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Are your words working for you?

Are Your Words Working for You?

A recent study by the Dartnell Institute of Business Research estimated that the average business letter costs $9 to produce and send. With that kind of outlay, we have to get a return on every letter we send out. Every letter has to be effective.

Define your objectives

The first step in writing an effective business letter is to think about what you are trying to accomplish before putting pen to paper. For property managers, a letter or similar piece of writing would probably fall into one of three categories:

* To get action - sign this lease, pay the rent, get it done now, stop doing it.

* To build goodwill - sorry about the slow maintenance, hope you like the property, come to a party.

* To convey information - the fee will be $2,000, the exterminator will be here on Friday, a new manager has been appointed.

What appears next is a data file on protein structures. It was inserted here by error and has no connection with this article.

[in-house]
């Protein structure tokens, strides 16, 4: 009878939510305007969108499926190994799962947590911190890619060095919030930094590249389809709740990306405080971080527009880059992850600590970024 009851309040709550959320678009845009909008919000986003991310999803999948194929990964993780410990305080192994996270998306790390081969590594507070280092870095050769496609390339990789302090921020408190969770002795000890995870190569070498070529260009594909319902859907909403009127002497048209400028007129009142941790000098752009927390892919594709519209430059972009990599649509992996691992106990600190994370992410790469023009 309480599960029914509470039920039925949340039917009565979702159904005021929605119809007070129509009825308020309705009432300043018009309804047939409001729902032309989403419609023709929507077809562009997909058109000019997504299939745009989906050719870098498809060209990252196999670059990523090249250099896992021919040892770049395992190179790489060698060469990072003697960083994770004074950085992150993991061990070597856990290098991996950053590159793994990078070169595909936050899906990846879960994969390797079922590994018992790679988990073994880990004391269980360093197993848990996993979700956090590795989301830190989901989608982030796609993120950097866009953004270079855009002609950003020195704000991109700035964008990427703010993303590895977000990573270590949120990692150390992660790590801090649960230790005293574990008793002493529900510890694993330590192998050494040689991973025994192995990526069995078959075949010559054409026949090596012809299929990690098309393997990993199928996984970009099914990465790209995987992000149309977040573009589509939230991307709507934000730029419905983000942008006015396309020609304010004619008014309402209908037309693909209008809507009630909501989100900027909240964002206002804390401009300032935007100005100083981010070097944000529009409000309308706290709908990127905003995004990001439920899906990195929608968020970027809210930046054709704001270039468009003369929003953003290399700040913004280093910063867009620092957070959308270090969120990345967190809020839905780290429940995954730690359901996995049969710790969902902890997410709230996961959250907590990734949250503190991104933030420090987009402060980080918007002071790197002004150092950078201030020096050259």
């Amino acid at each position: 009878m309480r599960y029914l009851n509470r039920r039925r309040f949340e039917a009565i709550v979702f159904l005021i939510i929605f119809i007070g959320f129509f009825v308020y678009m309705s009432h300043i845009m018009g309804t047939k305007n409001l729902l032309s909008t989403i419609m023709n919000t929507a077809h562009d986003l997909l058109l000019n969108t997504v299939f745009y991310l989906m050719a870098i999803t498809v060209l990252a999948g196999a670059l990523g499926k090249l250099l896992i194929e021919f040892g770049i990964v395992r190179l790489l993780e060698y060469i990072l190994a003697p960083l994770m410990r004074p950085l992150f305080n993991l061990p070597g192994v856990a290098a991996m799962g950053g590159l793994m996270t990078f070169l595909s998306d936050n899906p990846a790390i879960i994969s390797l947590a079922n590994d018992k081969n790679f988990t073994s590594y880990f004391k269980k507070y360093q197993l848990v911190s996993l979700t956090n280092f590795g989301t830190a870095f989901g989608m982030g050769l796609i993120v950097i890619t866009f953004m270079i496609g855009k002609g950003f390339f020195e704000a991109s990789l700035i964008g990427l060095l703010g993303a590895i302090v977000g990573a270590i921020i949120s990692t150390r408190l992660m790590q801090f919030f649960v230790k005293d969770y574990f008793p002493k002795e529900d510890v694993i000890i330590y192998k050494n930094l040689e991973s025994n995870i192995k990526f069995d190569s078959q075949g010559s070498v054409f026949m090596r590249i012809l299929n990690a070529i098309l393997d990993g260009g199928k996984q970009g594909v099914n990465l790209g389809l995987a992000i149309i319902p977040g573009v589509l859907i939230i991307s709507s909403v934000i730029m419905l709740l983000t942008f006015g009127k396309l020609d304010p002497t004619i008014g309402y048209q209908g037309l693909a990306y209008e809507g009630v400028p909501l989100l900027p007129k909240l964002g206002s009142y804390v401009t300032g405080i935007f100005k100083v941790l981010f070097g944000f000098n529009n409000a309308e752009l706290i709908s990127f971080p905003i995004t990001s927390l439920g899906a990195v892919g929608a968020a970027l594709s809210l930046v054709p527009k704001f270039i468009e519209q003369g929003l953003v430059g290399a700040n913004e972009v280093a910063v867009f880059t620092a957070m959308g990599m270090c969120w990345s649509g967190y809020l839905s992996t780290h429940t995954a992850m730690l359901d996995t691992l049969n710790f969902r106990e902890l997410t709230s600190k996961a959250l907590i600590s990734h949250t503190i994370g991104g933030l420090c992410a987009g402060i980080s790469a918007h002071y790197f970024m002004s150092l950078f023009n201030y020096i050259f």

Decide which of these objects, or which combination of these, you are trying to accomplish before you begin to write. Ask yourself: Why am I writing this letter? What do I want to say?

An example

You receive a letter from a major tenant in an office building you manage. He writes: "An important client who recently came to see me was unable to find a place to park in front of the building. Not only were all of the visitors' spaces full; there was not a vacant space anywhere. I cannot have clients forced to walk three blocks to do business with me. I want this situation remedied immediately."

What should your response be?

To calm this situation, try to build goodwill with empathy. Perhaps you could also convey a little information if you can offer any immediate remedies to the problems.

Techniques for meeting objectives

Take the "you" attitude in writing. Most people are primarily interested in what is in it for them. Making the shift from "I" to "you" strengthens and personalizes your letter. Sentences using "you" allow you to appear to adopt the reader's point of view and enables you to identify with the reader.

For example, the following sentences can be easily reframed to put the emphasis on "you:"